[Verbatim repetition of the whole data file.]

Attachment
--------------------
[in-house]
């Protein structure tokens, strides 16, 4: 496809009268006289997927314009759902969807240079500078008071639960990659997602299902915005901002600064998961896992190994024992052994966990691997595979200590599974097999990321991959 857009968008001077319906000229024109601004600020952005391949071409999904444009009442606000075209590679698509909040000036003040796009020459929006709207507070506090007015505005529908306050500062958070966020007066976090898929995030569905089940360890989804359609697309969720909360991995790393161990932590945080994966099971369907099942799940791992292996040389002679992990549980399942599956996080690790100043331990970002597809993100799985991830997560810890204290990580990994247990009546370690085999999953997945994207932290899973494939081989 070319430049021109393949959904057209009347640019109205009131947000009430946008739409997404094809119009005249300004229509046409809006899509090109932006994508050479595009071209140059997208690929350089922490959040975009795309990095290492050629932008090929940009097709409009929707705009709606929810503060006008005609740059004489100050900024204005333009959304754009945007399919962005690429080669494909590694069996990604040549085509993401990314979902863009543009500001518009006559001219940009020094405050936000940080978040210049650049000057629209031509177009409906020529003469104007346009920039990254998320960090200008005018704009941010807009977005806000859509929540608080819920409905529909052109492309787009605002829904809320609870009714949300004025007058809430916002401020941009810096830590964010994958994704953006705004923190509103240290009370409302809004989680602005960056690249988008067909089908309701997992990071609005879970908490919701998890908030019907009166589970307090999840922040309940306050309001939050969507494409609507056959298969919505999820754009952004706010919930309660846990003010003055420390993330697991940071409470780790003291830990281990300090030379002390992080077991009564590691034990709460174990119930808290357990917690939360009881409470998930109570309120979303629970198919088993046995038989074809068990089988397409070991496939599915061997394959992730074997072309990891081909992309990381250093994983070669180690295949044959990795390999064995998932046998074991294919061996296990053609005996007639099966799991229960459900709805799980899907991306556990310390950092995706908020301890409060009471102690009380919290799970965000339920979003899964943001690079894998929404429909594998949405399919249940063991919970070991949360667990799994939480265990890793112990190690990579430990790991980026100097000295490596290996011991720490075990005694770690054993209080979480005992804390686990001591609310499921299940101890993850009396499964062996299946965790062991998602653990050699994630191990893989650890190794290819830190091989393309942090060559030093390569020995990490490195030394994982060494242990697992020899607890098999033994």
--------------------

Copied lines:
[in-house]
């Protein structure tokens, strides 16, 4: 496809009268006289997927314009759902969807240079500078008071639960990659997602299902915005901002600064998961896992190994024992052994966990691997595979200590599974097999990321991959 857009968008001077319906000229024109601004600020952005391949071409999904444009009442606000075209590679698509909040000036003040796009020459929006709207507070506090007015505005529908306050500062958070966020007066976090898929995030569905089940360890989804359609697309969720909360991995790393161990932590945080994966099971369907099942799940791992292996040389002679992990549980399942599956996080690790100043331990970002597809993100799985991830997560810890204290990580990994247990009546370690085999999953997945994207932290899973494939081989 070319430049021109393949959904057209009347640019109205009131947000009430946008739409997404094809119009005249300004229509046409809006899509090109932006994508050479595009071209140059997208690929350089922490959040975009795309990095290492050629932008090929940009097709409009929707705009709606929810503060006008005609740059004489100050900024204005333009959304754009945007399919962005690429080669494909590694069996990604040549085509993401990314979902863009543009500001518009006559001219940009020094405050936000940080978040210049650049000057629209031509177009409906020529003469104007346009920039990254998320960090200008005018704009941010807009977005806000859509929540608080819920409905529909052109492309787009605002829904809320609870009714949300004025007058809430916002401020941009810096830590964010994958994704953006705004923190509103240290009370409302809004989680602005960056690249988008067909089908309701997992990071609005879970908490919701998890908030019907009166589970307090999840922040309940306050309001939050969507494409609507056959298969919505999820754009952004706010919930309660846990003010003055420390993330697991940071409470780790003291830990281990300090030379002390992080077991009564590691034990709460174990119930808290357990917690939360009881409470998930109570309120979303629970198919088993046995038989074809068990089988397409070991496939599915061997394959992730074997072309990891081909992309990381250093994983070669180690295949044959990795390999064995998932046998074991294919061996296990053609005996007639099966799991229960459900709805799980899907991306556990310390950092995706908020301890409060009471102690009380919290799970965000339920979003899964943001690079894998929404429909594998949405399919249940063991919970070991949360667990799994939480265990890793112990190690990579430990790991980026100097000295490596290996011991720490075990005694770690054993209080979480005992804390686990001591609310499921299940101890993850009396499964062996299946965790062991998602653990050699994630191990893989650890190794290819830190091989393309942090060559030093390569020995990490490195030394994982060494242990697992020899607890098999033994």